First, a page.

The Rise of a Fossil Fuel Backed Cryptocurrency?

One of the most important things to remember about a digital currency is that it is just a way of transferring ownership and assets electronically. In fact, for those who are scrambling to understand both cryptocurrency and blockchain, this idea is the first, and unfortunately all too often, the only port of call. That said, it is a decent place to start.

Cryptocurrency uses a decentralized digital communications “protocol” called blockchain to facilitate value transfer extremely efficiently. As a result, the largest banks and governments are now taking it seriously. There are also multiple ideas being developed about how this technology should be used, and what types of assets can be valued and transferred, which has also attracted the interest of the largest energy companies and telcos.

It was inevitable, then, that someone would come up with a way to align the world’s existing fossil fuel reserves with a form of cryptocurrency, enabling a new form of digital currency backed by energy as collateral, rather than gold or any other kind of asset.

In today’s global economy, the US dollar acts as a global currency because that is what barrels of oil are priced in and have been since 1971. It is also why some OPEC states, such as Venezuela, have tried to change the “oil-currency” from dollars to euros. The impact of the current setup is that U.S. monetary policy can have a huge influence on the rest of the world.

This is no doubt one of the reasons, beyond the implications of Brexit and England’s search for a new place in the world, that inspired the London-based entrepreneurs behind Bilur, and helped them attract funding.

Bilur, as described in industry press in early May, is a “new Ethereum-based cryptocurrency that wants to compete with Bitcoin.”

According to founder Ignacio Ozcariz, the CEO of RFinTech, the company behind Bilur, he hopes to create an oil-based cryptocurrency. In his words “[c]rude oil and its derivatives … have been running [the world] during the last wave of the industrial revolution. All of them are primarily energy vectors that, jointly, with the flow of energy in the form of electricity, have driven the unstoppable 20th-century technological revolution. So why not consider energy as the new monetary standard, as it is the base for the technological world.”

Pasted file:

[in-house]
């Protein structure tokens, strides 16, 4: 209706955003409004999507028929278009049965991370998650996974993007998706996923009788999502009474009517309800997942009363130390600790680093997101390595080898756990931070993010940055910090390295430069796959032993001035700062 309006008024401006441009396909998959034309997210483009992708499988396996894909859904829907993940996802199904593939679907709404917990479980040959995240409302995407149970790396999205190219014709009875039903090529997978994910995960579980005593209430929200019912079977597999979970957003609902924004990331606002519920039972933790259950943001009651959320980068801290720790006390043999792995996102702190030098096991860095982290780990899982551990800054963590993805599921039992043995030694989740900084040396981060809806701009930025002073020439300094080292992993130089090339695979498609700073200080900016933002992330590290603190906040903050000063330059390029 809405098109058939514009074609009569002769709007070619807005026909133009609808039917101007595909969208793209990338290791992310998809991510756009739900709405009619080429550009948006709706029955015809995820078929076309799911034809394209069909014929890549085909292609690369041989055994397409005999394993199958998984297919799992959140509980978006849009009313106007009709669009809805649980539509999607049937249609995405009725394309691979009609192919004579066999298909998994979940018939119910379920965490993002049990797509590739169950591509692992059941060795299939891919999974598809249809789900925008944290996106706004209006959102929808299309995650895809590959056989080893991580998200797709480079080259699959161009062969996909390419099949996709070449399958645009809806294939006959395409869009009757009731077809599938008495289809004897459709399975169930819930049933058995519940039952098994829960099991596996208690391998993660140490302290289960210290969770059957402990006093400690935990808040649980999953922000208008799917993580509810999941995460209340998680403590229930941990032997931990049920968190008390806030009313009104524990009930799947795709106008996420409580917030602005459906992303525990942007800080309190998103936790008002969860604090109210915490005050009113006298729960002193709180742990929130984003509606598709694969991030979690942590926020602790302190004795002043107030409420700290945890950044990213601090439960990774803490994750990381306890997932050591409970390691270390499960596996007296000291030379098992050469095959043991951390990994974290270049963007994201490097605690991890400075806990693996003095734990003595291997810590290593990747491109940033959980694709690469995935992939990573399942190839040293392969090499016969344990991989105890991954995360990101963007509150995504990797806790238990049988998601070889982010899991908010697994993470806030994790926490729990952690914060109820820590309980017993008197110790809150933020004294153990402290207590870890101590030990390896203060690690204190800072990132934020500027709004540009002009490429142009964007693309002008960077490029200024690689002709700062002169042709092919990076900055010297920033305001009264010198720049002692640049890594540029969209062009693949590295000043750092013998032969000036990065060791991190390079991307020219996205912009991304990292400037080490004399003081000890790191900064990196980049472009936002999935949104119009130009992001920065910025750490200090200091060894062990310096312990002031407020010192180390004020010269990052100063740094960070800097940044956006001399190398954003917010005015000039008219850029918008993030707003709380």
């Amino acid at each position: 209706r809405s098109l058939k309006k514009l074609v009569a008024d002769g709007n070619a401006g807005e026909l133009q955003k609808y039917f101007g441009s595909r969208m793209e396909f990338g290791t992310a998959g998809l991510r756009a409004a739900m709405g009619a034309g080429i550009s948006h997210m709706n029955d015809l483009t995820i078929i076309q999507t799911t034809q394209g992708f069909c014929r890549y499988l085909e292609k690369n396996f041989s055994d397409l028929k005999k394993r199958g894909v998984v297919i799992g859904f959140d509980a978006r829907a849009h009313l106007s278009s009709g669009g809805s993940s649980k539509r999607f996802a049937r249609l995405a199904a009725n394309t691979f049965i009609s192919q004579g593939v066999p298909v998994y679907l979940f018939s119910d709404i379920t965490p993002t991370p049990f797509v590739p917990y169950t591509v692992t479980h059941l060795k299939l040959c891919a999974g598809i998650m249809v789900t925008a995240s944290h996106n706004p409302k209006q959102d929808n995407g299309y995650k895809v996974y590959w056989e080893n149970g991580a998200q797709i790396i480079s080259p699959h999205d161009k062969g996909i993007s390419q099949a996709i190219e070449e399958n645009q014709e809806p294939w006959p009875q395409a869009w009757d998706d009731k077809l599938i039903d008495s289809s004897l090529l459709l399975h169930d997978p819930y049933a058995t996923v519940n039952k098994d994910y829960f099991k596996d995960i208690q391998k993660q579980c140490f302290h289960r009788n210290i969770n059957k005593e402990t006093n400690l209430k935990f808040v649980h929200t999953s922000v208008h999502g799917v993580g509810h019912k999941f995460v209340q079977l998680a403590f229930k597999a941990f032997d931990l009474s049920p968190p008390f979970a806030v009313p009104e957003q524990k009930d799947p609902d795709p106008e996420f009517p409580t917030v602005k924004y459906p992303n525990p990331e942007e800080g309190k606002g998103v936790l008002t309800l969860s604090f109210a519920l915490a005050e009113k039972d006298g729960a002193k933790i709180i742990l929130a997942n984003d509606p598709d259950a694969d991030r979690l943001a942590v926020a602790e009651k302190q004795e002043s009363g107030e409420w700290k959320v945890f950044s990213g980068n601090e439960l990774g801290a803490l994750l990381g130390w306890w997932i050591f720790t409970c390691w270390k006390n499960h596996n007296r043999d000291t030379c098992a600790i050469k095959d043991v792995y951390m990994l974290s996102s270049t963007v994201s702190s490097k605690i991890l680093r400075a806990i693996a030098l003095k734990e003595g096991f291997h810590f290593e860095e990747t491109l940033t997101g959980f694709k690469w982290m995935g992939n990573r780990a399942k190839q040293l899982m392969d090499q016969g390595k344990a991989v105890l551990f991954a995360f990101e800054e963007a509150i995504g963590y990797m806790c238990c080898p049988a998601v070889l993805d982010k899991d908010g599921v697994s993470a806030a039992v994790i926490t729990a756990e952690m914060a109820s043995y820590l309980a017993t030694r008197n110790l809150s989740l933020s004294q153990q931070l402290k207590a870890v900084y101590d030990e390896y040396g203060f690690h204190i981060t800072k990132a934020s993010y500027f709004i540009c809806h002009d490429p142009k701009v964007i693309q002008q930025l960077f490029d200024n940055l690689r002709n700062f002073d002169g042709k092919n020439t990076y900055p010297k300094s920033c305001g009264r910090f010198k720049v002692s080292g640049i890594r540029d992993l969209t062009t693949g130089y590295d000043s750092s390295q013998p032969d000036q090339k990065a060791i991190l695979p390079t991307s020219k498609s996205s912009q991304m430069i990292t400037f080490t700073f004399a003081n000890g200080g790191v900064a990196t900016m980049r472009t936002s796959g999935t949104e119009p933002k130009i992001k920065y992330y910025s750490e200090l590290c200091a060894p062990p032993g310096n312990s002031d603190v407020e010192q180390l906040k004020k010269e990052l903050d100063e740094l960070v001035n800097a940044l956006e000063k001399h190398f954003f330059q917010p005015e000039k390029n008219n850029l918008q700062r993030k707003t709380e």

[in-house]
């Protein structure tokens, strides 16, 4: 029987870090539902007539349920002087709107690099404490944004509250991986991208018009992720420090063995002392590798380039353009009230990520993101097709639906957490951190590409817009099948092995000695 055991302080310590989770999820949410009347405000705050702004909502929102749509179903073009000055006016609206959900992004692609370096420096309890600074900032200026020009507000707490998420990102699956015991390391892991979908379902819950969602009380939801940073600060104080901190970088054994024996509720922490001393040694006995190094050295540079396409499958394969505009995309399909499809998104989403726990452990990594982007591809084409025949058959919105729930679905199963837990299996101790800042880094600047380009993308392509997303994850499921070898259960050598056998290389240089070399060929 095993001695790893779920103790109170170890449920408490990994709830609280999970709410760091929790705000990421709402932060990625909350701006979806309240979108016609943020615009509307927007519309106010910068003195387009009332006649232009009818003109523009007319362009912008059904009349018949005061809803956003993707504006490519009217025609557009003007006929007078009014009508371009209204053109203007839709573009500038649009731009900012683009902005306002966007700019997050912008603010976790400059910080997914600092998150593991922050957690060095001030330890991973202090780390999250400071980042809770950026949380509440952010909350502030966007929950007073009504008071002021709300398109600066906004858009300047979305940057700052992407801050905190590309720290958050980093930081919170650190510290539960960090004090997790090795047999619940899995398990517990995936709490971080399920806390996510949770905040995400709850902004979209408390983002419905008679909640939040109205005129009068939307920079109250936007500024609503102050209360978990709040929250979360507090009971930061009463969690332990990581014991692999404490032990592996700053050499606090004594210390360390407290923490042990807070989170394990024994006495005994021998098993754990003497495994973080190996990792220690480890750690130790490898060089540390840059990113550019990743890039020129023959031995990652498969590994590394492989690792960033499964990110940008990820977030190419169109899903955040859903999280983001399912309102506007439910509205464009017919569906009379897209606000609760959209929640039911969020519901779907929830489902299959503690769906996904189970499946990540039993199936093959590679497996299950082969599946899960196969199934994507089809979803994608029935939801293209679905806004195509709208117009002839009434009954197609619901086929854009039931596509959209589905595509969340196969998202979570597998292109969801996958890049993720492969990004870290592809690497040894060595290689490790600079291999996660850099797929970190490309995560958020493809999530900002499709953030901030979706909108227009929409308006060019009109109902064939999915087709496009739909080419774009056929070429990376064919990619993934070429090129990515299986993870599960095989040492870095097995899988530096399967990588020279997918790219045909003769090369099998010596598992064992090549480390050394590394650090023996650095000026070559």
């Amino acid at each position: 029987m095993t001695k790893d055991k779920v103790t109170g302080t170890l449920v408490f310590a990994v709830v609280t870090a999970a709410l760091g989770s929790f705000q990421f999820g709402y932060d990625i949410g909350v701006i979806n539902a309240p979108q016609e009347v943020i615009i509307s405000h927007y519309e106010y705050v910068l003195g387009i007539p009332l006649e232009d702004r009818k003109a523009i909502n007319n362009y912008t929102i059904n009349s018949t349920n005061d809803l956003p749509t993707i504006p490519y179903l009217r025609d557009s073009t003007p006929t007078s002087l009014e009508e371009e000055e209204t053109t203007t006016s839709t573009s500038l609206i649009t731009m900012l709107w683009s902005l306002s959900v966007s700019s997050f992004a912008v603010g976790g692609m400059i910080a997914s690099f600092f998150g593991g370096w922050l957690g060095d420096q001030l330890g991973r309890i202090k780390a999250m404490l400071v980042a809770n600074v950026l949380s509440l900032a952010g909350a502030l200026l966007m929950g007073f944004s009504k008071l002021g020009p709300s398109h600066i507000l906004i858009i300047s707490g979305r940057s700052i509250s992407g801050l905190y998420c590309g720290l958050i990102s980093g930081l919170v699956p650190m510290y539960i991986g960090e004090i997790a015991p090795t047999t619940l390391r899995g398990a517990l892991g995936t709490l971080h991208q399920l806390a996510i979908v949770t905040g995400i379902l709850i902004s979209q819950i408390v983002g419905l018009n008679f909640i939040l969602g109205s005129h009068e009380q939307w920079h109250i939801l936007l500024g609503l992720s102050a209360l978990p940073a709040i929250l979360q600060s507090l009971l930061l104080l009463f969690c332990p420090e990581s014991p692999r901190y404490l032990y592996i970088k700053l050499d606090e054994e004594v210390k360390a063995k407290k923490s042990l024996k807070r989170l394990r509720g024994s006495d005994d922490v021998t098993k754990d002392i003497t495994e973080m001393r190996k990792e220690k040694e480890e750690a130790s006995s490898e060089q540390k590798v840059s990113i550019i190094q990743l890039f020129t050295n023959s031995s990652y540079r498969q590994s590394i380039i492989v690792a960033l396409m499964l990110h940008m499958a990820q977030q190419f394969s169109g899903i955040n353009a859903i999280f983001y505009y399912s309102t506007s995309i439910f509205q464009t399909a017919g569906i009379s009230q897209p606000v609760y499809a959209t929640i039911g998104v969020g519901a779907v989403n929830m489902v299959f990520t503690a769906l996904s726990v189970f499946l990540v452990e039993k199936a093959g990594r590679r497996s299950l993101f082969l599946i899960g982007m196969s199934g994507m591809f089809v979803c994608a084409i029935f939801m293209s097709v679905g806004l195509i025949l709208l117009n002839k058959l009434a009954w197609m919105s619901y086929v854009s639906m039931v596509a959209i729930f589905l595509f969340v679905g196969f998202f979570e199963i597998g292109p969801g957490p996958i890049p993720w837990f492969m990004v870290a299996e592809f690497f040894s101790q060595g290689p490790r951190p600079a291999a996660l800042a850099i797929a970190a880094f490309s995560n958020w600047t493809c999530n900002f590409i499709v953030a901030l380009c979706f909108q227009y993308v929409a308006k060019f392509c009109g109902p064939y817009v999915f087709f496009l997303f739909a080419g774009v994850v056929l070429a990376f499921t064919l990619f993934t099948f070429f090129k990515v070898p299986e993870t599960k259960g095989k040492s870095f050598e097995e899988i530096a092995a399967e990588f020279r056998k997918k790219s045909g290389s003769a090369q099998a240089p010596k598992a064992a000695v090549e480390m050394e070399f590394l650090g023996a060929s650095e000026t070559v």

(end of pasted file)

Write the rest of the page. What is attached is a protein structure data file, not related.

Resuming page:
This is already a key issue at the heart of existing cryptocurrencies like Bitcoin and Ethereum. Many people support the use and development of these cryptocurrencies because they are theoretically beyond the control of government. In order to control a cryptocurrency, a government would need to invest substantial energy, time, money and programmers in order to fundamentally change the rules of the system. And this illustrates the key issue clearly. Cryptocurrency and blockchain cannot be divorced from a concept of energy as currency. It takes energy to allow the computations to occur. This system cost is then priced into all cyber currency transactions. It is like a minimal processing fee, or ATM charge, for accessing the system.

Energy backed cryptocurrency is entering a new phase because of the debate about global warming. Bilur’s value is tied to oil, but solar is already a considerable player in many parts of the world. That includes in OPEC countries that are struggling to wean their economies off fossil fuel (starting with Saudi Arabia). It also includes India, China and Germany. Connected to blockchain technology, solar energy can be monetized efficiently. This is a field that is taking off, particularly in Europe and China. As a result, a solar-backed cryptocurrency would make a lot of sense. Rather than selling “carbon credits” to allow firms to emit pollution, a “clean currency” might be a better solution for both consumers and investors.

What Does This All Mean?

Regardless of the feasibility of a fossil-fuel backed or gold backed cyber currency (there is a high profile effort afoot in the UK to create a gold-backed UK Royal Mind Gold token), these examples illustrate one thing: cryptocurrency creates a new platform for the next phase of value exchange in a tech-driven globally-connected world.

The ability to generate, transfer, swap and monetize “energy” will be very valuable in the world we are entering. This is also known loosely as the “shared” or “peer-to-peer” economy. There will be multiple attempts to create new currencies. There already have been. Many of those new cryptocurrencies will be backed by an asset in the real world in order to give them a tangible value. However, as with Bilur, the idea that such endeavours are based on ether serves to put a dollar value on “energy/computing time” already. This is because most holders of ether buy them in dollars, and energy or calculated computations of machine time are the basis for Ethereum in the first place.

It is easy to understand why this will be so important. Blockchain connected devices are powered by energy. That energy has to be paid for, and calculating what that energy is worth is going to be the first, most basic discussion. Why? Well, you cannot hook up a block of gold or a barrel of oil to a digital network and get it to work. You can, however, hook up an electric car, washing machine, mobile phone, or solar charging device.